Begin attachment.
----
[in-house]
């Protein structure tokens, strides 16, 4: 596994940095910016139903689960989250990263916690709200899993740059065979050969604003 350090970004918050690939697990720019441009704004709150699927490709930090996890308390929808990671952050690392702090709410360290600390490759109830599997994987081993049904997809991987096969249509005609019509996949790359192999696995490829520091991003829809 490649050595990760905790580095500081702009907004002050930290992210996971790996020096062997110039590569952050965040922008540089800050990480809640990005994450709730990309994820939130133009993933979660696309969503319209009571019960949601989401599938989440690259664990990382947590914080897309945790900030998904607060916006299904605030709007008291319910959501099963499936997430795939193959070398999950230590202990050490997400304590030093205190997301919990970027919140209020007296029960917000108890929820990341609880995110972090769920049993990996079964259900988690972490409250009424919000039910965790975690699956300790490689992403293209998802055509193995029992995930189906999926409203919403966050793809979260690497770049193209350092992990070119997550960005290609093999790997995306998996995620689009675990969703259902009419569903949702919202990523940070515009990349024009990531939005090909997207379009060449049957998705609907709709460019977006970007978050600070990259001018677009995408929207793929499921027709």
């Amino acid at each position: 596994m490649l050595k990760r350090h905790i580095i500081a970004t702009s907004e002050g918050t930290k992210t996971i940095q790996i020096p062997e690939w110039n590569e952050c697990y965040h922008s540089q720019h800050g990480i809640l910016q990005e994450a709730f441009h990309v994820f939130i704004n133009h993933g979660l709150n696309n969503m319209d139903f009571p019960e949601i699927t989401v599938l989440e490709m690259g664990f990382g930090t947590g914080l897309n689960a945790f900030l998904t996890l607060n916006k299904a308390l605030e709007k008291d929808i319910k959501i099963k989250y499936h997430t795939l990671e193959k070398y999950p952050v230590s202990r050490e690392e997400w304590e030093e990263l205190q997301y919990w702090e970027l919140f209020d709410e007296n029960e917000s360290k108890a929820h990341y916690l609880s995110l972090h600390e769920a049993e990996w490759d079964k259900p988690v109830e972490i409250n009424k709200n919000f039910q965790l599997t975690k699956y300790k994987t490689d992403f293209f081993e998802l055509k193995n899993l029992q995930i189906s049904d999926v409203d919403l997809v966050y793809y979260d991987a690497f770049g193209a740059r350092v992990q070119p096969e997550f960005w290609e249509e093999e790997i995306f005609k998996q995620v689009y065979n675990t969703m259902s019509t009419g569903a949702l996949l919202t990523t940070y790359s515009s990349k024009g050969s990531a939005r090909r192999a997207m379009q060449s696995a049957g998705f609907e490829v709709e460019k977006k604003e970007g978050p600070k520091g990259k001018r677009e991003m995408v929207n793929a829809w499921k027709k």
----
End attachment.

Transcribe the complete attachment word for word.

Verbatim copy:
[in-house]
């Protein structure tokens, strides 16, 4: 596994940095910016139903689960989250990263916690709200899993740059065979050969604003 350090970004918050690939697990720019441009704004709150699927490709930090996890308390929808990671952050690392702090709410360290600390490759109830599997994987081993049904997809991987096969249509005609019509996949790359192999696995490829520091991003829809 490649050595990760905790580095500081702009907004002050930290992210996971790996020096062997110039590569952050965040922008540089800050990480809640990005994450709730990309994820939130133009993933979660696309969503319209009571019960949601989401599938989440690259664990990382947590914080897309945790900030998904607060916006299904605030709007008291319910959501099963499936997430795939193959070398999950230590202990050490997400304590030093205190997301919990970027919140209020007296029960917000108890929820990341609880995110972090769920049993990996079964259900988690972490409250009424919000039910965790975690699956300790490689992403293209998802055509193995029992995930189906999926409203919403966050793809979260690497770049193209350092992990070119997550960005290609093999790997995306998996995620689009675990969703259902009419569903949702919202990523940070515009990349024009990531939005090909997207379009060449049957998705609907709709460019977006970007978050600070990259001018677009995408929207793929499921027709």
């Amino acid at each position: 596994m490649l050595k990760r350090h905790i580095i500081a970004t702009s907004e002050g918050t930290k992210t996971i940095q790996i020096p062997e690939w110039n590569e952050c697990y965040h922008s540089q720019h800050g990480i809640l910016q990005e994450a709730f441009h990309v994820f939130i704004n133009h993933g979660l709150n696309n969503m319209d139903f009571p019960e949601i699927t989401v599938l989440e490709m690259g664990f990382g930090t947590g914080l897309n689960a945790f900030l998904t996890l607060n916006k299904a308390l605030e709007k008291d929808i319910k959501i099963k989250y499936h997430t795939l990671e193959k070398y999950p952050v230590s202990r050490e690392e997400w304590e030093e990263l205190q997301y919990w702090e970027l919140f209020d709410e007296n029960e917000s360290k108890a929820h990341y916690l609880s995110l972090h600390e769920a049993e990996w490759d079964k259900p988690v109830e972490i409250n009424k709200n919000f039910q965790l599997t975690k699956y300790k994987t490689d992403f293209f081993e998802l055509k193995n899993l029992q995930i189906s049904d999926v409203d919403l997809v966050y793809y979260d991987a690497f770049g193209a740059r350092v992990q070119p096969e997550f960005w290609e249509e093999e790997i995306f005609k998996q995620v689009y065979n675990t969703m259902s019509t009419g569903a949702l996949l919202t990523t940070y790359s515009s990349k024009g050969s990531a939005r090909r192999a997207m379009q060449s696995a049957g998705f609907e490829v709709e460019k977006k604003e970007g978050p600070k520091g990259k001018r677009e991003m995408v929207n793929a829809w499921k027709k």